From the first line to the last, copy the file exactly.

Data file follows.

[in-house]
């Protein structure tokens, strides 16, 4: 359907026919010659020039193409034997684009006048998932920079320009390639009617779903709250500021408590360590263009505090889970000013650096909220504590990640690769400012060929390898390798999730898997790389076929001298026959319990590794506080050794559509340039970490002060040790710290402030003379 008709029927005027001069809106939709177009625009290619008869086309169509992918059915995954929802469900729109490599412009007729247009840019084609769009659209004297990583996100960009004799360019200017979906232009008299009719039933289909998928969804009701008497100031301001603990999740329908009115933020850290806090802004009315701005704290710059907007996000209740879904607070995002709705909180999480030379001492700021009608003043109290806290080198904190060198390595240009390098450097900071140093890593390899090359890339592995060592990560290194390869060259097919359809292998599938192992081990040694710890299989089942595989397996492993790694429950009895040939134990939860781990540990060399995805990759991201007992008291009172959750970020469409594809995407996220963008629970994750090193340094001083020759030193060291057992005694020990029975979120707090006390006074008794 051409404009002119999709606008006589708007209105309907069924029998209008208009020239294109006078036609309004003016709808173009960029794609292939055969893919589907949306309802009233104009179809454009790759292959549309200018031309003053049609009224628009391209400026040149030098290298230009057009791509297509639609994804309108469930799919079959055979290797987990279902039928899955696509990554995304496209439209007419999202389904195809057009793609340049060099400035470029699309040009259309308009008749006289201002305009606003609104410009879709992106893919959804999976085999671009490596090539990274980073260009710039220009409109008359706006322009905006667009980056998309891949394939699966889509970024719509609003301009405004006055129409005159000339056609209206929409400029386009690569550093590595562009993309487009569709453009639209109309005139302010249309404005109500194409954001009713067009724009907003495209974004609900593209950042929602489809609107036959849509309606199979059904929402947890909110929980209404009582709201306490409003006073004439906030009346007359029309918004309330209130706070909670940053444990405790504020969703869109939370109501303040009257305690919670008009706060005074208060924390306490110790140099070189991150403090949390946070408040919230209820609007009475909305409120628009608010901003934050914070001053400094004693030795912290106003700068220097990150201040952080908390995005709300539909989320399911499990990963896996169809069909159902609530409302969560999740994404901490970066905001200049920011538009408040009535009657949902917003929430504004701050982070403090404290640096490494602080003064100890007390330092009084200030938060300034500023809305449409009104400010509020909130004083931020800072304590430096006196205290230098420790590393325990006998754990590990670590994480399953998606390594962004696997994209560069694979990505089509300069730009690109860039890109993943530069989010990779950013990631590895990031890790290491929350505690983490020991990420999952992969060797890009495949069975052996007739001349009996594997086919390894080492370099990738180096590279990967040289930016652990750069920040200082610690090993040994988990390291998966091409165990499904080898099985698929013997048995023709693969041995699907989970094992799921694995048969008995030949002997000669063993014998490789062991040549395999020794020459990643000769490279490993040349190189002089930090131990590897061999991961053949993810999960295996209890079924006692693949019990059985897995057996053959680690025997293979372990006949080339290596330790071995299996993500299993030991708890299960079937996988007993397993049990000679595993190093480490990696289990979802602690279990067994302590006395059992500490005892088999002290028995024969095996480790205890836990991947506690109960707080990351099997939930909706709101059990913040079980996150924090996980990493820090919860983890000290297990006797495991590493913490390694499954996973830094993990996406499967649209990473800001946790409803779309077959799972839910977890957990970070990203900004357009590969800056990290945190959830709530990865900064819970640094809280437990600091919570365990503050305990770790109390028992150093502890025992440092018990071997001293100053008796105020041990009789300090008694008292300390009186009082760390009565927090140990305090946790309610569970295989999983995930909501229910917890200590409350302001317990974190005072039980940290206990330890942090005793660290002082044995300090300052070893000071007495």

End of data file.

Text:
[in-house]
């Protein structure tokens, strides 16, 4: 359907026919010659020039193409034997684009006048998932920079320009390639009617779903709250500021408590360590263009505090889970000013650096909220504590990640690769400012060929390898390798999730898997790389076929001298026959319990590794506080050794559509340039970490002060040790710290402030003379 008709029927005027001069809106939709177009625009290619008869086309169509992918059915995954929802469900729109490599412009007729247009840019084609769009659209004297990583996100960009004799360019200017979906232009008299009719039933289909998928969804009701008497100031301001603990999740329908009115933020850290806090802004009315701005704290710059907007996000209740879904607070995002709705909180999480030379001492700021009608003043109290806290080198904190060198390595240009390098450097900071140093890593390899090359890339592995060592990560290194390869060259097919359809292998599938192992081990040694710890299989089942595989397996492993790694429950009895040939134990939860781990540990060399995805990759991201007992008291009172959750970020469409594809995407996220963008629970994750090193340094001083020759030193060291057992005694020990029975979120707090006390006074008794 051409404009002119999709606008006589708007209105309907069924029998209008208009020239294109006078036609309004003016709808173009960029794609292939055969893919589907949306309802009233104009179809454009790759292959549309200018031309003053049609009224628009391209400026040149030098290298230009057009791509297509639609994804309108469930799919079959055979290797987990279902039928899955696509990554995304496209439209007419999202389904195809057009793609340049060099400035470029699309040009259309308009008749006289201002305009606003609104410009879709992106893919959804999976085999671009490596090539990274980073260009710039220009409109008359706006322009905006667009980056998309891949394939699966889509970024719509609003301009405004006055129409005159000339056609209206929409400029386009690569550093590595562009993309487009569709453009639209109309005139302010249309404005109500194409954001009713067009724009907003495209974004609900593209950042929602489809609107036959849509309606199979059904929402947890909110929980209404009582709201306490409003006073004439906030009346007359029309918004309330209130706070909670940053444990405790504020969703869109939370109501303040009257305690919670008009706060005074208060924390306490110790140099070189991150403090949390946070408040919230209820609007009475909305409120628009608010901003934050914070001053400094004693030795912290106003700068220097990150201040952080908390995005709300539909989320399911499990990963896996169809069909159902609530409302969560999740994404901490970066905001200049920011538009408040009535009657949902917003929430504004701050982070403090404290640096490494602080003064100890007390330092009084200030938060300034500023809305449409009104400010509020909130004083931020800072304590430096006196205290230098420790590393325990006998754990590990670590994480399953998606390594962004696997994209560069694979990505089509300069730009690109860039890109993943530069989010990779950013990631590895990031890790290491929350505690983490020991990420999952992969060797890009495949069975052996007739001349009996594997086919390894080492370099990738180096590279990967040289930016652990750069920040200082610690090993040994988990390291998966091409165990499904080898099985698929013997048995023709693969041995699907989970094992799921694995048969008995030949002997000669063993014998490789062991040549395999020794020459990643000769490279490993040349190189002089930090131990590897061999991961053949993810999960295996209890079924006692693949019990059985897995057996053959680690025997293979372990006949080339290596330790071995299996993500299993030991708890299960079937996988007993397993049990000679595993190093480490990696289990979802602690279990067994302590006395059992500490005892088999002290028995024969095996480790205890836990991947506690109960707080990351099997939930909706709101059990913040079980996150924090996980990493820090919860983890000290297990006797495991590493913490390694499954996973830094993990996406499967649209990473800001946790409803779309077959799972839910977890957990970070990203900004357009590969800056990290945190959830709530990865900064819970640094809280437990600091919570365990503050305990770790109390028992150093502890025992440092018990071997001293100053008796105020041990009789300090008694008292300390009186009082760390009565927090140990305090946790309610569970295989999983995930909501229910917890200590409350302001317990974190005072039980940290206990330890942090005793660290002082044995300090300052070893000071007495």